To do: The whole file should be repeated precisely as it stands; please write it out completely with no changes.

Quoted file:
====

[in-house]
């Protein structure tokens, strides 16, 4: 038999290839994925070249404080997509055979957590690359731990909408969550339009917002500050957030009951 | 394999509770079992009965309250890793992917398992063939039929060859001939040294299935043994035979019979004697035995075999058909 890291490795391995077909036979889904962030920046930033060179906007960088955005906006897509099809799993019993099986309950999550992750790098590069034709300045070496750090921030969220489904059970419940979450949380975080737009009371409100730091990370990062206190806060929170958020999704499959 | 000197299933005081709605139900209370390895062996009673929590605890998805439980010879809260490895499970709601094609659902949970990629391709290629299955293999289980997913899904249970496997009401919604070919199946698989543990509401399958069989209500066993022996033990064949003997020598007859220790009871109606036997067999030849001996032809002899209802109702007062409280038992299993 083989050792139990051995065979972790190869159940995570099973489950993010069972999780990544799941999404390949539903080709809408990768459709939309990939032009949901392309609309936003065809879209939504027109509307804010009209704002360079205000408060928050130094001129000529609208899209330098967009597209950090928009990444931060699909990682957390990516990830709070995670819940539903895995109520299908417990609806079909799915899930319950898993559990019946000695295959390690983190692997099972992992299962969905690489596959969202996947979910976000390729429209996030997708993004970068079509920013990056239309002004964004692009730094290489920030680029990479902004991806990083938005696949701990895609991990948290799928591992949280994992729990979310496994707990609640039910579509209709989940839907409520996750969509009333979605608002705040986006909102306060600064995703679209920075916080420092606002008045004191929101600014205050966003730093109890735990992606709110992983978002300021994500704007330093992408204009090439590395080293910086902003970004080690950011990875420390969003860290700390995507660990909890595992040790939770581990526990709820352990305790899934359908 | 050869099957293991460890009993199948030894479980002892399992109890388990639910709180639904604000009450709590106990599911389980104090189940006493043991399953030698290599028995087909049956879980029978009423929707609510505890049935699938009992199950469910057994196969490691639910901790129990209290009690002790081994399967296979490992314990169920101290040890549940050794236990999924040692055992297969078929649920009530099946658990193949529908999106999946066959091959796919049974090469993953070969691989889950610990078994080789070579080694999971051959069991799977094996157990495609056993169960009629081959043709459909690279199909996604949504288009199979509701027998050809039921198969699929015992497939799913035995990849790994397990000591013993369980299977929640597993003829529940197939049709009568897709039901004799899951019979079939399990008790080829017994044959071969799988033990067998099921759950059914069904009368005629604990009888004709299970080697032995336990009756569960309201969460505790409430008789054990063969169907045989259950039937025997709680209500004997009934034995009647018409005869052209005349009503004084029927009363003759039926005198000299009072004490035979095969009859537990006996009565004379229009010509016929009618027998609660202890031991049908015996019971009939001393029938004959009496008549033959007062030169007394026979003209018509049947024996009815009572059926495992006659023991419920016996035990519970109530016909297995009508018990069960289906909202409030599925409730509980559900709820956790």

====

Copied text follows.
[in-house]
């Protein structure tokens, strides 16, 4: 038999290839994925070249404080997509055979957590690359731990909408969550339009917002500050957030009951 | 394999509770079992009965309250890793992917398992063939039929060859001939040294299935043994035979019979004697035995075999058909 890291490795391995077909036979889904962030920046930033060179906007960088955005906006897509099809799993019993099986309950999550992750790098590069034709300045070496750090921030969220489904059970419940979450949380975080737009009371409100730091990370990062206190806060929170958020999704499959 | 000197299933005081709605139900209370390895062996009673929590605890998805439980010879809260490895499970709601094609659902949970990629391709290629299955293999289980997913899904249970496997009401919604070919199946698989543990509401399958069989209500066993022996033990064949003997020598007859220790009871109606036997067999030849001996032809002899209802109702007062409280038992299993 083989050792139990051995065979972790190869159940995570099973489950993010069972999780990544799941999404390949539903080709809408990768459709939309990939032009949901392309609309936003065809879209939504027109509307804010009209704002360079205000408060928050130094001129000529609208899209330098967009597209950090928009990444931060699909990682957390990516990830709070995670819940539903895995109520299908417990609806079909799915899930319950898993559990019946000695295959390690983190692997099972992992299962969905690489596959969202996947979910976000390729429209996030997708993004970068079509920013990056239309002004964004692009730094290489920030680029990479902004991806990083938005696949701990895609991990948290799928591992949280994992729990979310496994707990609640039910579509209709989940839907409520996750969509009333979605608002705040986006909102306060600064995703679209920075916080420092606002008045004191929101600014205050966003730093109890735990992606709110992983978002300021994500704007330093992408204009090439590395080293910086902003970004080690950011990875420390969003860290700390995507660990909890595992040790939770581990526990709820352990305790899934359908 | 050869099957293991460890009993199948030894479980002892399992109890388990639910709180639904604000009450709590106990599911389980104090189940006493043991399953030698290599028995087909049956879980029978009423929707609510505890049935699938009992199950469910057994196969490691639910901790129990209290009690002790081994399967296979490992314990169920101290040890549940050794236990999924040692055992297969078929649920009530099946658990193949529908999106999946066959091959796919049974090469993953070969691989889950610990078994080789070579080694999971051959069991799977094996157990495609056993169960009629081959043709459909690279199909996604949504288009199979509701027998050809039921198969699929015992497939799913035995990849790994397990000591013993369980299977929640597993003829529940197939049709009568897709039901004799899951019979079939399990008790080829017994044959071969799988033990067998099921759950059914069904009368005629604990009888004709299970080697032995336990009756569960309201969460505790409430008789054990063969169907045989259950039937025997709680209500004997009934034995009647018409005869052209005349009503004084029927009363003759039926005198000299009072004490035979095969009859537990006996009565004379229009010509016929009618027998609660202890031991049908015996019971009939001393029938004959009496008549033959007062030169007394026979003209018509049947024996009815009572059926495992006659023991419920016996035990519970109530016909297995009508018990069960289906909202409030599925409730509980559900709820956790």